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How does exposure to violence affect school delay and academic motivation for adolescents living in socioeconomically disadvantaged communities in South Africa?

How does exposure to violence affect school delay and academic motivation for adolescents living in socioeconomically disadvantaged communities in South Africa?
How does exposure to violence affect school delay and academic motivation for adolescents living in socioeconomically disadvantaged communities in South Africa?
To date, little is known about the effects of violence on the educational outcomes of adolescents in disadvantaged communities in South Africa. In response, self-report data were collected from a socioeconomically disadvantaged sample of 503 adolescents aged 10 to 18 participating in a child abuse prevention trial in the Eastern Cape. Adolescents were purposively selected in the trial. This study applies Latent Profile Analysis (LPA) to examine relationships between past-month exposure to violence, school delay, and academic motivation. About 93.8% of adolescents in the sample experienced poly-violence—exposure to at least two forms of violence in the past month. Results identified two distinct profiles in the socioeconomically disadvantaged sample: Profile 1, adolescents exposed to more frequent poly-violence, and Profile 2, adolescents exposed to less frequent poly-violence. Being exposed to more frequent poly-violence was associated with greater risk of school delay—based on age-appropriate grade in South Africa. However, being exposed to more frequent poly-violence was not associated with lower academic motivation—adolescents showed high rates of wanting to achieve. Our findings suggest that exposure to more frequent poly-violence increases risk of school delay among adolescents from disadvantaged communities, while not affecting their academic motivation. Thus, although adolescents maintained aspirations and goals to do well at school, exposure to high frequency of violence affected their capacity to fulfill these aims.
violence, academic motivation, school delay, adolescence, disadvantaged communities, South Africa, latent profile analysis
0886-2605
Herrero Romero, Rocio
e72a6c6f-2cc8-4fef-9f5f-cd9f2a0100fa
Hall, James
29e17a2b-dca0-4b91-be02-2ace4abaa6c4
Cluver, Lucie
cf7d64e0-8909-49f1-a94e-12c412539bd9
Meinck, Franziska
00114f0e-dfb9-4f4b-9daa-eb6dca53f45b
Hinde, Eleanor
a5066d62-d4fd-4eea-8eb2-fb5b073d795a
Herrero Romero, Rocio
e72a6c6f-2cc8-4fef-9f5f-cd9f2a0100fa
Hall, James
29e17a2b-dca0-4b91-be02-2ace4abaa6c4
Cluver, Lucie
cf7d64e0-8909-49f1-a94e-12c412539bd9
Meinck, Franziska
00114f0e-dfb9-4f4b-9daa-eb6dca53f45b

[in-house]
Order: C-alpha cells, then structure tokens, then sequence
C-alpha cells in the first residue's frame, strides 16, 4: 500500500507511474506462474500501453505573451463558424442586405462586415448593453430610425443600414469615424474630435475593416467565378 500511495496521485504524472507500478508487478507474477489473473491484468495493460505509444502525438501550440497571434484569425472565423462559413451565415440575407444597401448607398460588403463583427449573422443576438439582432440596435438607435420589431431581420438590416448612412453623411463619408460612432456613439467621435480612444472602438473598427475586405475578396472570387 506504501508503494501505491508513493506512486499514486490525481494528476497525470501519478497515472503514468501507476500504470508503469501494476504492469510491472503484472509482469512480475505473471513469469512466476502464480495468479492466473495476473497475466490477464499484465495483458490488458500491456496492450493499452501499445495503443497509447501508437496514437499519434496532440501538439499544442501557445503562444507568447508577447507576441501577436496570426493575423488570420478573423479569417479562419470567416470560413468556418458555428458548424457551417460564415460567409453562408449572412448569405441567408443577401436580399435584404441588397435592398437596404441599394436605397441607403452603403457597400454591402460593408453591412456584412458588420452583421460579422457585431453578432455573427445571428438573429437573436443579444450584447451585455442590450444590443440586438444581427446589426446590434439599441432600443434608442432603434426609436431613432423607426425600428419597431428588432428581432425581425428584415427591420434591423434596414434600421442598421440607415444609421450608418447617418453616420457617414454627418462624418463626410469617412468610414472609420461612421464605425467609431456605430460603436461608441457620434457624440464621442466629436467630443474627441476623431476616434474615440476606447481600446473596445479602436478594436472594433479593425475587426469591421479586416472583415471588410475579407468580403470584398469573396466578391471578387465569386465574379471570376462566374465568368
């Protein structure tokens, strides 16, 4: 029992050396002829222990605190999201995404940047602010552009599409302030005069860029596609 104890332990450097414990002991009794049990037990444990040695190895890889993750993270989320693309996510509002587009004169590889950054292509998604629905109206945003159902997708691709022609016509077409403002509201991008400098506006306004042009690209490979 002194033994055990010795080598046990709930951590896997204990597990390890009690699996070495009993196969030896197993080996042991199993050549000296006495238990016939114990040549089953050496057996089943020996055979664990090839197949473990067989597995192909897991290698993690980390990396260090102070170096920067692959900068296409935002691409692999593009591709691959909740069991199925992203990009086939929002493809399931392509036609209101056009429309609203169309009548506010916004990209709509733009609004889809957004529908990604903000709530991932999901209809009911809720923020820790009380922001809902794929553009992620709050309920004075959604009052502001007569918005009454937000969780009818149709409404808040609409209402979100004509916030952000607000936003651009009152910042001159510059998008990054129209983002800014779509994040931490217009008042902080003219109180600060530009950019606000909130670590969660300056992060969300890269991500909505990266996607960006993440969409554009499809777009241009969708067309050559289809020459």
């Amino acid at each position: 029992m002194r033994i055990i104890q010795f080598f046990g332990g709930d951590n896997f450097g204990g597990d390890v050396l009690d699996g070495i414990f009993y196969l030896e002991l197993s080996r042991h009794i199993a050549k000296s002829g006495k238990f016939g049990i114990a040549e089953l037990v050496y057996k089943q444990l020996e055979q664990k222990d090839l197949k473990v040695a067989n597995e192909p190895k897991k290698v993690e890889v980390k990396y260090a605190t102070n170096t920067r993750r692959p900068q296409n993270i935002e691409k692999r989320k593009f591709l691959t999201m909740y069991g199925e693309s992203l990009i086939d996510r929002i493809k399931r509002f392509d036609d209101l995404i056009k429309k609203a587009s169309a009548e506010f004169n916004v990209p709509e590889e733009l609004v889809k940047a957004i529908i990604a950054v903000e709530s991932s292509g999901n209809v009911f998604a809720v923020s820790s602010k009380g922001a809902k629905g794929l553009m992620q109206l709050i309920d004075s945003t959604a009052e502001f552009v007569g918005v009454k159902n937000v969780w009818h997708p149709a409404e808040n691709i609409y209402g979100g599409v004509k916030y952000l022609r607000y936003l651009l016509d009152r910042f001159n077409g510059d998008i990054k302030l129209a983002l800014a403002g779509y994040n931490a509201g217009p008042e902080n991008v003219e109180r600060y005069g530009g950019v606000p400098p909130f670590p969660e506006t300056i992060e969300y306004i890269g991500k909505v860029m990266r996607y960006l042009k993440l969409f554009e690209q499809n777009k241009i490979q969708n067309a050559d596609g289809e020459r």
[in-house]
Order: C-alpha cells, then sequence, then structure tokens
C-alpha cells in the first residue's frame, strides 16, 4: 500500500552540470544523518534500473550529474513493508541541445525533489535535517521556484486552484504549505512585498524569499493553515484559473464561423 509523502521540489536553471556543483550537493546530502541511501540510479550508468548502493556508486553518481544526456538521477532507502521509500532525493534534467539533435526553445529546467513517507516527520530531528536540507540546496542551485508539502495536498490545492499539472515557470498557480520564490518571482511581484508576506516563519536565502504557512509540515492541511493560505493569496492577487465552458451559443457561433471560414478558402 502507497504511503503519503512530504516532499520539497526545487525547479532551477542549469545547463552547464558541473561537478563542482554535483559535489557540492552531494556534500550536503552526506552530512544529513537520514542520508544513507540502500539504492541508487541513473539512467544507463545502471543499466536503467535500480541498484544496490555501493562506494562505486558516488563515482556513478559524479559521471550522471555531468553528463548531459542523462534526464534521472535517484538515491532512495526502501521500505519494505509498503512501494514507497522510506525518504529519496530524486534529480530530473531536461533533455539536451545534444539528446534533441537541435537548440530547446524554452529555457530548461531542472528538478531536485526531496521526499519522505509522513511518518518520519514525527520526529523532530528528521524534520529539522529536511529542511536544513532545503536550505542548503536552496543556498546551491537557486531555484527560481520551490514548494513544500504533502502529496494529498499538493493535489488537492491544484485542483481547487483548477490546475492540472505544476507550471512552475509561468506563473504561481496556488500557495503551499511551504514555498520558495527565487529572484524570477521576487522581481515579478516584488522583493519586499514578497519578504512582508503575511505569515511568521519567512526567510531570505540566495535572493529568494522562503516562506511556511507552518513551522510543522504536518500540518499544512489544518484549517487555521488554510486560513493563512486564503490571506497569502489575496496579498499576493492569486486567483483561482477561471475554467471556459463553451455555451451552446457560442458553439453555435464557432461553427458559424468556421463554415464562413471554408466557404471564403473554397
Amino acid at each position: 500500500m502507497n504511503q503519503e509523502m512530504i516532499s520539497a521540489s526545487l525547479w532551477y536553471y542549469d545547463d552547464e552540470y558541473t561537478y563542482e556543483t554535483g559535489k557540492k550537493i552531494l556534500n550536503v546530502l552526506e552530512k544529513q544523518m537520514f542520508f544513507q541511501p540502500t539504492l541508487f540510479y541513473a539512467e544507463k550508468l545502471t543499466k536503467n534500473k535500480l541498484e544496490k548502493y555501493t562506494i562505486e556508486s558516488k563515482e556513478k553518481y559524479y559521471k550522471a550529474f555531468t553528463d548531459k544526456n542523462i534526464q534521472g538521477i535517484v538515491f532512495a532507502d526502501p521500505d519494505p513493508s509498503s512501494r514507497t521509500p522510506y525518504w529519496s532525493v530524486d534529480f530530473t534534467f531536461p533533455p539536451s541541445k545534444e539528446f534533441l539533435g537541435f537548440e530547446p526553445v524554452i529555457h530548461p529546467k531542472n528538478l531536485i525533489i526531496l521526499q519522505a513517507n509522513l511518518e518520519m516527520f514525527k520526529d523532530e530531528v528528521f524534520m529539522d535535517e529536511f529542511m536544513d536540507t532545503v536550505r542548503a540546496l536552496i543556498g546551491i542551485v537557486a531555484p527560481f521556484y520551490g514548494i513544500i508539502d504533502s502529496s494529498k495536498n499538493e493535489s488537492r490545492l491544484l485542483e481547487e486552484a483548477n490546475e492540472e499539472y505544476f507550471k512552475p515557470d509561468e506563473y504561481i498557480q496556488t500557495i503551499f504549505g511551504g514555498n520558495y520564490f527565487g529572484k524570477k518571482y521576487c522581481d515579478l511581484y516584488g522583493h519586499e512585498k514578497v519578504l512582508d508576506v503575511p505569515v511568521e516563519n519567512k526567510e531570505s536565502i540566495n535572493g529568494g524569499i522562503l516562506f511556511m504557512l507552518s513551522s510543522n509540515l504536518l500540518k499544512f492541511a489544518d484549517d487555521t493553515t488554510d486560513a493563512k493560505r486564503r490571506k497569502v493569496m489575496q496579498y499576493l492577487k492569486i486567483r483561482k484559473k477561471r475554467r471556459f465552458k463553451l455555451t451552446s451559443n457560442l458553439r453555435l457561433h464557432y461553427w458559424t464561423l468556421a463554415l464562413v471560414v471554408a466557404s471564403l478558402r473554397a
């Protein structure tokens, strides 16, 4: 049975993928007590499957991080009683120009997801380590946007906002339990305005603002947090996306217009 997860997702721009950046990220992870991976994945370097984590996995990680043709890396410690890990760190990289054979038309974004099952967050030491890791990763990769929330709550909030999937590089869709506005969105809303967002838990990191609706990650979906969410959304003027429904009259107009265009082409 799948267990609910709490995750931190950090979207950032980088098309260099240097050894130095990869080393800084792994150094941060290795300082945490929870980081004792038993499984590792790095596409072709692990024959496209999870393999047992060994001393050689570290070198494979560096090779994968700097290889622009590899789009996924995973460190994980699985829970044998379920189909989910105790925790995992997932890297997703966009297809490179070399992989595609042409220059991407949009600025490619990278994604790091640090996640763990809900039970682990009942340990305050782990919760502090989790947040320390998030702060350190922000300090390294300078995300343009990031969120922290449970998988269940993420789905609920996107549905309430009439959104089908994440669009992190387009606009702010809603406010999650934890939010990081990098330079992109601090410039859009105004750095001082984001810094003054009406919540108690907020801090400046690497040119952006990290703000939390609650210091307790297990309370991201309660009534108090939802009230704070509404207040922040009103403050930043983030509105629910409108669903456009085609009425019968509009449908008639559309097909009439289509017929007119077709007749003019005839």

Hinde, Eleanor
a5066d62-d4fd-4eea-8eb2-fb5b073d795a

Herrero Romero, Rocio, Hall, James, Cluver, Lucie, Meinck, Franziska and Hinde, Eleanor (2018) How does exposure to violence affect school delay and academic motivation for adolescents living in socioeconomically disadvantaged communities in South Africa? Journal of Interpersonal Violence. (doi:10.1177/0886260518779597).

Record type: Article

Abstract

To date, little is known about the effects of violence on the educational outcomes of adolescents in disadvantaged communities in South Africa. In response, self-report data were collected from a socioeconomically disadvantaged sample of 503 adolescents aged 10 to 18 participating in a child abuse prevention trial in the Eastern Cape. Adolescents were purposively selected in the trial. This study applies Latent Profile Analysis (LPA) to examine relationships between past-month exposure to violence, school delay, and academic motivation. About 93.8% of adolescents in the sample experienced poly-violence—exposure to at least two forms of violence in the past month. Results identified two distinct profiles in the socioeconomically disadvantaged sample: Profile 1, adolescents exposed to more frequent poly-violence, and Profile 2, adolescents exposed to less frequent poly-violence. Being exposed to more frequent poly-violence was associated with greater risk of school delay—based on age-appropriate grade in South Africa. However, being exposed to more frequent poly-violence was not associated with lower academic motivation—adolescents showed high rates of wanting to achieve. Our findings suggest that exposure to more frequent poly-violence increases risk of school delay among adolescents from disadvantaged communities, while not affecting their academic motivation. Thus, although adolescents maintained aspirations and goals to do well at school, exposure to high frequency of violence affected their capacity to fulfill these aims.

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Accepted/In Press date: 7 May 2018
e-pub ahead of print date: 18 June 2018
Keywords: violence, academic motivation, school delay, adolescence, disadvantaged communities, South Africa, latent profile analysis

Identifiers

Local EPrints ID: 421882
URI: https://eprints.soton.ac.uk/id/eprint/421882
ISSN: 0886-2605
PURE UUID: beeb205e-5a83-49de-aa61-b60d6305fb5a
ORCID for James Hall: ORCID iD orcid.org/0000-0001-8002-0922

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Date deposited: 05 Jul 2018 16:30
Last modified: 20 Jul 2019 00:26

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